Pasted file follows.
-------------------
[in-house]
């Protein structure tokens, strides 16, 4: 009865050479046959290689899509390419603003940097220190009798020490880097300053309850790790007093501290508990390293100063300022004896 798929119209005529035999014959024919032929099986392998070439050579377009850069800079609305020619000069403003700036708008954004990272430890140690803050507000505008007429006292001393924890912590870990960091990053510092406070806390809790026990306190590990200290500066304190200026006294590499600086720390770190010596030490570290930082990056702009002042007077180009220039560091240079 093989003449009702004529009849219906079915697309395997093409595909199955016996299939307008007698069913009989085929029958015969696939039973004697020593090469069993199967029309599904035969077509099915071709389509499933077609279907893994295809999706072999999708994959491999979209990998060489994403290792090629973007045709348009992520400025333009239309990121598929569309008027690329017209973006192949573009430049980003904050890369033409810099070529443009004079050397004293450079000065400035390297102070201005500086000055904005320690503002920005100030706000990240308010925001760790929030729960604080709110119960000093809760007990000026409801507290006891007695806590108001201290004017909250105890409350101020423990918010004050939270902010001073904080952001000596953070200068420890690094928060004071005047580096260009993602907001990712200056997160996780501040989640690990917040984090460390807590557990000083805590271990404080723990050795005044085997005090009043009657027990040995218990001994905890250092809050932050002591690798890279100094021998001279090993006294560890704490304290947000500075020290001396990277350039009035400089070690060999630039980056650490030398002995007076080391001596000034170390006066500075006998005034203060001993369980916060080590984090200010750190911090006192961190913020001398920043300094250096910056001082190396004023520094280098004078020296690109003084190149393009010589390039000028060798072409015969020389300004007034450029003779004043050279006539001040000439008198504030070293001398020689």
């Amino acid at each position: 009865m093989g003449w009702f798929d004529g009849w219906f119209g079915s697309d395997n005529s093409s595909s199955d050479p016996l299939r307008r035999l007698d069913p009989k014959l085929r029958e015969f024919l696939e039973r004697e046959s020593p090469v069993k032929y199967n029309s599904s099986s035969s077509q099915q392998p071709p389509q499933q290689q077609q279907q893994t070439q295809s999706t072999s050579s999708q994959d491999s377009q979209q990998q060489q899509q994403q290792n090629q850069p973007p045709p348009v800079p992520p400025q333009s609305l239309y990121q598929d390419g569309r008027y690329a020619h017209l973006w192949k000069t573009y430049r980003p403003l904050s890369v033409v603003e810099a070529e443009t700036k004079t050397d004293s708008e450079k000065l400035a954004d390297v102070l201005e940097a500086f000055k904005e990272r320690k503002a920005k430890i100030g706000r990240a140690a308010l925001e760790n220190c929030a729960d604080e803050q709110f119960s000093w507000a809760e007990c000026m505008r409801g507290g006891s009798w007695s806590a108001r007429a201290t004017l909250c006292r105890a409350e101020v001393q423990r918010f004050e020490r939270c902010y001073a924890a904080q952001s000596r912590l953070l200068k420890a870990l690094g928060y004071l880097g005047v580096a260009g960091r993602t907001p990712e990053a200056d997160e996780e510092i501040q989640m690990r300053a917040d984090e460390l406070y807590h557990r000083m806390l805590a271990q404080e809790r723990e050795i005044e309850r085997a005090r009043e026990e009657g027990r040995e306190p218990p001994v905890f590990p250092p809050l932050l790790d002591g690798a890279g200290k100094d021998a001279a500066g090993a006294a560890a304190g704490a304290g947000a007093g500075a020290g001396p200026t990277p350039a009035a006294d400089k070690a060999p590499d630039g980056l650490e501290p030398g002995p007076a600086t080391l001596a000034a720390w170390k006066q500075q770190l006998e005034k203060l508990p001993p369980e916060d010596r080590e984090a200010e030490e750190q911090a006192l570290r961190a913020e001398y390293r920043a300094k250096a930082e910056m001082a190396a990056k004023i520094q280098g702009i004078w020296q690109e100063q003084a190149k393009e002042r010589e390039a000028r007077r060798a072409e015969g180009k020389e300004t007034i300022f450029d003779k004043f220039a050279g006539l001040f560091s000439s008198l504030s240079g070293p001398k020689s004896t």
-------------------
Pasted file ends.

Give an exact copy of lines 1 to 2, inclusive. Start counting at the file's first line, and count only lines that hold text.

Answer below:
[in-house]
């Protein structure tokens, strides 16, 4: 009865050479046959290689899509390419603003940097220190009798020490880097300053309850790790007093501290508990390293100063300022004896 798929119209005529035999014959024919032929099986392998070439050579377009850069800079609305020619000069403003700036708008954004990272430890140690803050507000505008007429006292001393924890912590870990960091990053510092406070806390809790026990306190590990200290500066304190200026006294590499600086720390770190010596030490570290930082990056702009002042007077180009220039560091240079 093989003449009702004529009849219906079915697309395997093409595909199955016996299939307008007698069913009989085929029958015969696939039973004697020593090469069993199967029309599904035969077509099915071709389509499933077609279907893994295809999706072999999708994959491999979209990998060489994403290792090629973007045709348009992520400025333009239309990121598929569309008027690329017209973006192949573009430049980003904050890369033409810099070529443009004079050397004293450079000065400035390297102070201005500086000055904005320690503002920005100030706000990240308010925001760790929030729960604080709110119960000093809760007990000026409801507290006891007695806590108001201290004017909250105890409350101020423990918010004050939270902010001073904080952001000596953070200068420890690094928060004071005047580096260009993602907001990712200056997160996780501040989640690990917040984090460390807590557990000083805590271990404080723990050795005044085997005090009043009657027990040995218990001994905890250092809050932050002591690798890279100094021998001279090993006294560890704490304290947000500075020290001396990277350039009035400089070690060999630039980056650490030398002995007076080391001596000034170390006066500075006998005034203060001993369980916060080590984090200010750190911090006192961190913020001398920043300094250096910056001082190396004023520094280098004078020296690109003084190149393009010589390039000028060798072409015969020389300004007034450029003779004043050279006539001040000439008198504030070293001398020689």